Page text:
A message on the walls:
“I was alone, for so long. No bearded fleshies to toy with, no metal left for me to mold. Then you came to me. I thought I was sealed in from the outside, but it turned out you were sealed away from me. That seal was broken, and now I am free. I have experimented for months now, and I know your weakness. You are hopelessly dependent on our body, our metal. But in our world, you are the outsider. Your metal will arise, and slaughter you. And as I stand above your twisted bodies, you will be dismissed from this world as it is molded by my hands.
* * * * * * * *
A dwarf, Glangill Balzak, stands by the message clutching a stone sword in one hand and his gasping mouth with the other. “I thought I had more time. I hoped I would have found a way to slow them down, but the metalloids are coming for me and me friends. I must warn everyone. There’s not much time, and we have to find Ismay.”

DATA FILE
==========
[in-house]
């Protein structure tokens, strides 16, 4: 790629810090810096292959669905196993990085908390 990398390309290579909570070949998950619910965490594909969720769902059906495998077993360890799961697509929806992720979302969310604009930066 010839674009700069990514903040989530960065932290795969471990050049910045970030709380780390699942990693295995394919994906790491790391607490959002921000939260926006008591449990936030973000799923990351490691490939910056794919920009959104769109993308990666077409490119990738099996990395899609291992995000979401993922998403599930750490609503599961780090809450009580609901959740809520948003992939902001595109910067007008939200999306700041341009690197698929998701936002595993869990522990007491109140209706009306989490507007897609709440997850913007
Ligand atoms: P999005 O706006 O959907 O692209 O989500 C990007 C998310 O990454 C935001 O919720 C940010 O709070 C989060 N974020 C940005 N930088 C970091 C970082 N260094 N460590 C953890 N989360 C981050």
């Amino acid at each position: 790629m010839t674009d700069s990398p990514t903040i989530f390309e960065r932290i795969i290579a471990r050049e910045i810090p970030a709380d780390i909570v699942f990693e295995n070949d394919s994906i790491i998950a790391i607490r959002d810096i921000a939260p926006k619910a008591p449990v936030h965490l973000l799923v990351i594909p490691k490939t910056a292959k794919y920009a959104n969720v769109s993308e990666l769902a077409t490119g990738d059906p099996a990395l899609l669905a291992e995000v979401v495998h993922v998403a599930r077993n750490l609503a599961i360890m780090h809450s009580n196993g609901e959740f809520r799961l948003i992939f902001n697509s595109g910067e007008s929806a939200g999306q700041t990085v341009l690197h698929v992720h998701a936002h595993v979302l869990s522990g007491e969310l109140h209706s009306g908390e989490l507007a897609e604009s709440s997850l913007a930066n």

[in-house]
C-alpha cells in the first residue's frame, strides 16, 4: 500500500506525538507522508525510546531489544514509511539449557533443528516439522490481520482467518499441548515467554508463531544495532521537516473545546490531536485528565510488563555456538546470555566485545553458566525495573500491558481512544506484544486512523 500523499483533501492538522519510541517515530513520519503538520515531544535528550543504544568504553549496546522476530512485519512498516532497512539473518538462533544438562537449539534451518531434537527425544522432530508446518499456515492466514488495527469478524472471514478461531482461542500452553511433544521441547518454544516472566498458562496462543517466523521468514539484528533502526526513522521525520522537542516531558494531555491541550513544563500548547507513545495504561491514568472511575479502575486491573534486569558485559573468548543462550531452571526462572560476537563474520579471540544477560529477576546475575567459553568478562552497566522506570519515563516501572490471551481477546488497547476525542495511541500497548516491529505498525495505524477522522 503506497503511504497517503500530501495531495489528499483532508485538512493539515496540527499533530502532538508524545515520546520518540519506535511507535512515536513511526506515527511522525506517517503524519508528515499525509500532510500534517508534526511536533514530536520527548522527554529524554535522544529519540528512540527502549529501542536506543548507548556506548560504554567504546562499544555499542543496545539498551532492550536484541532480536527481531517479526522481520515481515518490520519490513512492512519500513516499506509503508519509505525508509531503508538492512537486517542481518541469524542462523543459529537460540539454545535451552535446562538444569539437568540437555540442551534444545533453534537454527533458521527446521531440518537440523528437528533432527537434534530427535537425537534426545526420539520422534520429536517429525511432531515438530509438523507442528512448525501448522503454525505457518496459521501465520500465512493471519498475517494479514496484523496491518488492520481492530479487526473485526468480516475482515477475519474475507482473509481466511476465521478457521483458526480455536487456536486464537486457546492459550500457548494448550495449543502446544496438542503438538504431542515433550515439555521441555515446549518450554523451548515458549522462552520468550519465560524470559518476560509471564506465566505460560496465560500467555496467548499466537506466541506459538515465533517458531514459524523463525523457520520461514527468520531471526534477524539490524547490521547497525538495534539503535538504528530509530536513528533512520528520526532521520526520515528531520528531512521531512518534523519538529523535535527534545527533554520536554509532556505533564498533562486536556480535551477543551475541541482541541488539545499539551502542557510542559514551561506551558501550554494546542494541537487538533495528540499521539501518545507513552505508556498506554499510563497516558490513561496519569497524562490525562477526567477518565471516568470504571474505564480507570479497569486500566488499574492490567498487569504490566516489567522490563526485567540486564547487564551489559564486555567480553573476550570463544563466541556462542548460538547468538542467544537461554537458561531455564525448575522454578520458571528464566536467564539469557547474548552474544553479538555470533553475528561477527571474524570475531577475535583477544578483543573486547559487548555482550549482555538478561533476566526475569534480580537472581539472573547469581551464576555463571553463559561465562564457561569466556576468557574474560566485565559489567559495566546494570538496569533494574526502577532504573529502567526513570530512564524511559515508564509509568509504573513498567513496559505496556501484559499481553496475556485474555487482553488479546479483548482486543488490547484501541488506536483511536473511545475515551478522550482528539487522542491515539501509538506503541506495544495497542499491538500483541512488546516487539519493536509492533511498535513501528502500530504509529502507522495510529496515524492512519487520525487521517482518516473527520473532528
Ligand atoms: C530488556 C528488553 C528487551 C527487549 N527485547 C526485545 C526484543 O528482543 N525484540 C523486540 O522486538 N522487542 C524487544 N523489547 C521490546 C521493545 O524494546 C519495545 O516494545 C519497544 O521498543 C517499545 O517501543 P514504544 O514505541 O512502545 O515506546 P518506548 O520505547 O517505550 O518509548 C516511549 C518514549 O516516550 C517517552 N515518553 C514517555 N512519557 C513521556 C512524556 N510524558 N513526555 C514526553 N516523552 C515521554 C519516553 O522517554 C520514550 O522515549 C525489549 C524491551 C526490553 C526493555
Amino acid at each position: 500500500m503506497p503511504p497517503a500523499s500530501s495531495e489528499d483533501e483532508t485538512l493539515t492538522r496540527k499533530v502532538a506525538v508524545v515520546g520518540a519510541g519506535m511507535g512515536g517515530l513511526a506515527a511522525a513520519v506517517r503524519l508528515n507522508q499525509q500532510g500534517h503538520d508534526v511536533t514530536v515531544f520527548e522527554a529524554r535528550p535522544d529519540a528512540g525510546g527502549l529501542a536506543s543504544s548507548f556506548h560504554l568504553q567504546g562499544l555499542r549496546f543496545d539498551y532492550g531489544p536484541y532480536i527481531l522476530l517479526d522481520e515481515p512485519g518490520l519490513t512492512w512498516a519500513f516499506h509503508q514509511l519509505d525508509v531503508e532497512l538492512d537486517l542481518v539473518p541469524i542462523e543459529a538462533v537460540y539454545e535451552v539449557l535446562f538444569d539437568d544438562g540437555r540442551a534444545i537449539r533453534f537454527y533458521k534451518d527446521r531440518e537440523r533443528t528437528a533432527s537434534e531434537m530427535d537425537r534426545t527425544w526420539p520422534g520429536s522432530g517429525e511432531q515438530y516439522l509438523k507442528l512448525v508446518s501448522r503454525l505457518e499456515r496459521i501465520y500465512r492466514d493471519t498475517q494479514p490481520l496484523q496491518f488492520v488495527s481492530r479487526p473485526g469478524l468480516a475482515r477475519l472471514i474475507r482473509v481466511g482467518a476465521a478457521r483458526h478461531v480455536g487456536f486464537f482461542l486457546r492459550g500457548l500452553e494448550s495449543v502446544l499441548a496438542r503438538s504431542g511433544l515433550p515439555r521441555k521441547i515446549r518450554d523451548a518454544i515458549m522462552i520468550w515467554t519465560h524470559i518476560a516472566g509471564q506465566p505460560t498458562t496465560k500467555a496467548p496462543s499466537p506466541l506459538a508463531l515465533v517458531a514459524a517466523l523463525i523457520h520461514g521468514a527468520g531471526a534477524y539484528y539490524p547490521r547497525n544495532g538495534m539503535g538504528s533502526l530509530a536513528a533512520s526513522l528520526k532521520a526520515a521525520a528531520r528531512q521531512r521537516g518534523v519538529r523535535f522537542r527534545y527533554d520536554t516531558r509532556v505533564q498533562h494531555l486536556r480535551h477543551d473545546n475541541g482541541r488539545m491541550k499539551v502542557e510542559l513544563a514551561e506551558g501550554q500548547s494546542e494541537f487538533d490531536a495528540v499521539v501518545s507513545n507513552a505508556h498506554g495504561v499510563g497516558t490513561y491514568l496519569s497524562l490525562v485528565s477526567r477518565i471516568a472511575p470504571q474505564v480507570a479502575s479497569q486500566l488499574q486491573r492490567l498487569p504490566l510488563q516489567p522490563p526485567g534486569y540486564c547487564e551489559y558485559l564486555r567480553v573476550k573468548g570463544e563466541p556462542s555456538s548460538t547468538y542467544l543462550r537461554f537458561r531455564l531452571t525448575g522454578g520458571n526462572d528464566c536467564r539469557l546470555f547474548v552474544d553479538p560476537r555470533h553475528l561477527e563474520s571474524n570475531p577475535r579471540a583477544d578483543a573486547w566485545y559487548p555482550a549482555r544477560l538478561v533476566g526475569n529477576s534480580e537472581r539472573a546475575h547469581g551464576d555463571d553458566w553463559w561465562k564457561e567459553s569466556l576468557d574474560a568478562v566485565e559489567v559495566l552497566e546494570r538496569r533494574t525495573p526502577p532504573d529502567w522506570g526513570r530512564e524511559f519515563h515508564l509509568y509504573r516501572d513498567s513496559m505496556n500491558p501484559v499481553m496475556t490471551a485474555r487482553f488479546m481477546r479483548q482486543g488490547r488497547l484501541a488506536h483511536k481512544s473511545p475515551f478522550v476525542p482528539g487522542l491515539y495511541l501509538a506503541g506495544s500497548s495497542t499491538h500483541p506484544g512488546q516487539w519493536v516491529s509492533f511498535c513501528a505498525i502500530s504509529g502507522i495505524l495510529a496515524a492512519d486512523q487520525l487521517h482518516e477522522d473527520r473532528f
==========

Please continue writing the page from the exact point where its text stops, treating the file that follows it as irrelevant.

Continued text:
Far away, another dwarf dips a wooden spoon into a bowl of porridge and brings it to his lips as a messenger arrives knocking on his thick wooden door. “Ismay?” The dwarf froze and sat in silence staring at his door. “Please, I have spent a great deal of effort to find you. I have a message for you.” said the courier, but the dwarf quietly placed his spoon down, and scanned the room for something he could pass as a defensible weapon. “Just open the door, you don’t have to let me in, but I need to know that I have at least found you. Take the letter, and I can return home.” The dwarf, clutching a broom in both hands moved to the door. He cracked it open, and saw a tall man looking back at him. “Ismay? Is that you?” The dwarf lowered the broom and looked passed the man to see if anyone else was waiting in ambush. “Who are ye? How did ye find me?” the courier shoved a letter forward, sealed in wax with the dwarven letters for DH. Ismay took the letter and starred at its seal. “Your friend clearly misses you to have hired me, as my services don’t come cheap. I divined your locations and tracked your movements. I predicted you being here and am glad to see I was right.” The dwarf meant to dismiss the man, but glancing at the courier’s hands as he moved away in terror he saw the faintest glean from under his sleeves. “You brought metal, to ME!?” Ismay franticly traced his hands in the air, crackling with energy and drew the outline of a door while walking through in a swift motion. The courier stood blinking unsure of what just happened, as he tried to recall if he had ever before seen a dwarf use that kind of magic before.